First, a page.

Earlier this week I posted on my reading of the latest edition of Love & Rockets: New Stories. Over the past few days I’ve read, or reread, other works of Jaime’s, all in continued preparation on an essay that I’m currently writing. In that piece I’m looking at the way Jaime represents Chicano/a ethnicity and then links that to images of the body. I’m specifically interested in his Locas stories that have appeared after the first volume of Love & Rockets ended in 1996. (I’m wanting to focus on the latter Locas comics, especially given the fact that Maggie’s weight becomes more of a burden to her as the series continues…and I’m also interested in Jaime’s increased focus on Ray Dominguez from the second volume of Love & Rockets on.) The initial post-L&R vol. 1 stories originally appeared in a few different comic-book titles, including Whoa, Nellie! (1996), Penny Century (1997-2000), and the one-shot Hopey and Maggie Color Fun (1997). Jaime continued his ongoing Locas stories with the second volume of Love & Rockets, published between 2001 and 2007. These comics have since been collected in different forms–i.e., as part of the original “Complete Love & Rockets” collections (Whoa, Nellie! , Locas in Love , Dicks and Deedees , Ghost of Hoppers , and The Education of Hopey Glass ), and then later in the omnibus Locas II: Maggie, Hopey & Ray (2009)–but most recently as part of the wonderful, compact, and thoroughly readable “Love & Rockets Library.” The two volumes that include most of the post-L&R vol. 1 stories are Penny Century (2010) and Esperanza (2011), and those are the books I completed earlier this week. I had read these comics before–several times, in fact–but this was the first time I actually sat down to go through all of the later stories in a chronological, ordered way. It’s one thing to read the Locas stories here and there at different times, such as completing Dicks and Deedees and then Ghost of Hoppers, but it’s a very different experience to actually take them all in as a whole. This time around, I got a much better sense of the narrative world that Jaime has mapped out, seeing connections and continuity in ways I hadn’t seen before. I’ve read all of the stories in order before, and more than once, but this was the first time I read them all together in a relatively contained time period. It was a wonderful experience, and it’s given me a more complete feel for the comics. I feel better able to complete that essay I’m working on…most of which is already written. This should give me a sharper edge in my analysis.
And I’m thinking that what may give me an even keener edge is to go back even further, to read Jaime’s Locas stories that compose the original Love & Rockets series. Again, this is something that I’ve done a couple of times before, but I feel that revisiting the material will be beneficial. This will especially be the case in that I haven’t read the first volume of Love & Rockets stories (at least Jaime’s) for quite a long time. I didn’t read the first L&R comics when they originally came out, but I did read all of the collections in the “Complete Love & Rockets“–e.g., Las Mujeres Perdidas (1987) and Wigwam Bam (1994)–so I’m familiar with the general sweep of Jaime’s early work. However, since it’s been a few years since I last read them, I feel I need a refresher course. What’s more, rereading them in a fairly compact time period, as I did with the latter stories, should help in facilitating a sense of narrative cohesion. To this end, I soon plan on reading Maggie the Mechanic, The Girl from H.O.P.P.E.R.S., and Perla La Loca. I love these stories and look forward to experiencing them again. But to be honest, I’m not the biggest fan of the very early Locas stories, the ones where Jaime mixes up the realistic world of Maggie and Hopey with sci-fi stuff, such as dinosaurs, space ships, etc. They’re okay, but to me this was Jaime in the very early stages, getting his footing and establishing a style and voice. That’s not to suggest that he abandoned the more fantastical side of the Locas stories after the very early years. In fact, he’s continued to flirt with sic-fi and fantasy elements, most recently in the Tri-Girl stories in Love & Rockets: New Stories. (And, as one might expect, that superhero-wannabe, Penny Century, is a big part of those comics.) I like that side of Jaime’s work, but his forte is certainly the more realistic side of Maggie and Hopey…even if that realism is tinged with a bit of “magic” (as I mentioned previously, I’m not sure that calling the Hernandez brother’s work “magic realism” does them justice).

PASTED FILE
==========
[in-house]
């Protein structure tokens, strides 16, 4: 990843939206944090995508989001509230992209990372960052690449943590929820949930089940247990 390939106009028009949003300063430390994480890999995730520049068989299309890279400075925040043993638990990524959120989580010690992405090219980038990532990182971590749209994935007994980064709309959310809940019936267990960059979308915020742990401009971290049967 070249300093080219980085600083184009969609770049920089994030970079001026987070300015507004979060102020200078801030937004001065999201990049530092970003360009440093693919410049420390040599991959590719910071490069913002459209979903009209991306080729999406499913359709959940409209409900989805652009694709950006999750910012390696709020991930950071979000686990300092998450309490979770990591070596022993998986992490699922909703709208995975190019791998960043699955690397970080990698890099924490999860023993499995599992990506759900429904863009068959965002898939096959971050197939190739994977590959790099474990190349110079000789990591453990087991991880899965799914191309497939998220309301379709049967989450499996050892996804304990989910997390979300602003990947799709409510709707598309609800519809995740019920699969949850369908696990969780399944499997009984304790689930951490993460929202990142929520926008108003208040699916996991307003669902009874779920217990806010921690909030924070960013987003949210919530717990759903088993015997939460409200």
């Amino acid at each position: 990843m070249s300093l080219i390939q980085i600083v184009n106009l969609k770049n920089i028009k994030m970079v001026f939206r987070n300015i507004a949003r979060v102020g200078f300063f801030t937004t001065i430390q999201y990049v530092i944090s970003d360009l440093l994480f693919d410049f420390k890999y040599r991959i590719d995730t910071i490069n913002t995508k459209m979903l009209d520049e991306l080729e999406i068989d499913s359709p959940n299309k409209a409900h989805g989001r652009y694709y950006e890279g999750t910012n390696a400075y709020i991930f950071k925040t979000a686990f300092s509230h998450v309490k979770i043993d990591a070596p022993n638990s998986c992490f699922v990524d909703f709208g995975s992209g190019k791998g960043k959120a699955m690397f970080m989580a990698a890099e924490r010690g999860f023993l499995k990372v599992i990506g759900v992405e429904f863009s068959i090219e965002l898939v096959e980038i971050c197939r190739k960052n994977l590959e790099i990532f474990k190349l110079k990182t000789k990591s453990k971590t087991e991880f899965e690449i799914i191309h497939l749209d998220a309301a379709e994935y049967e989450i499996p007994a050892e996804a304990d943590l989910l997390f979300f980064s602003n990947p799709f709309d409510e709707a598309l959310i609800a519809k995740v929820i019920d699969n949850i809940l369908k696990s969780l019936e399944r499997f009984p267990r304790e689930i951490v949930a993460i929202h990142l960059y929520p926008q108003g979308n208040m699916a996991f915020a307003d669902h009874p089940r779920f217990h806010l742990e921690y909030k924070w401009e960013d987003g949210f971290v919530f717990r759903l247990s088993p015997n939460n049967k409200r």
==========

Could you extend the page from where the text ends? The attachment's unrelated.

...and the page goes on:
Some final thoughts on the latter Locas stories. I like reading about Maggie’s early years, but she becomes a more complete and complicated character after L&R vol. 1. Part of this is due to the fact that she has a weight problem–she does in the earlier stories, but not near as pronounced–and that she has a on-again-off-again relationship with Hopey. Their not being together all of the time adds an edge to their interactions. I also like the way that Jaime continues to revisit Ray Dominguez and to more fully flesh out his character. (Indeed, Ray’s name is part of the subtitle of the Locas II omnibus.) His relationship with Maggie is another factor in her every-growing depth. One of the things I appreciated about the latest issue of Love & Rockets: New Stories was the ending of the Maggie story, “The Love Bunglers”…and not wanting to give any spoilers, I’ll leave it to the reader to find out for her/himself what that ending is. Finally, there’s Vivian Solis, or Frogmouth. She’s perhaps the most colorful figure that Jaime has ever created–and, honestly, the most sexy–and at times I’m not sure what to make of her. Her unpredictability, her mixed-up feelings for Maggie, and her self-destructive tendencies make her an essential part of the most recent Locas stories. In fact, she and her relationships with both Ray and Maggie (as well as Maggie’s relationship with Ray) are a major part of that essay I’m writing.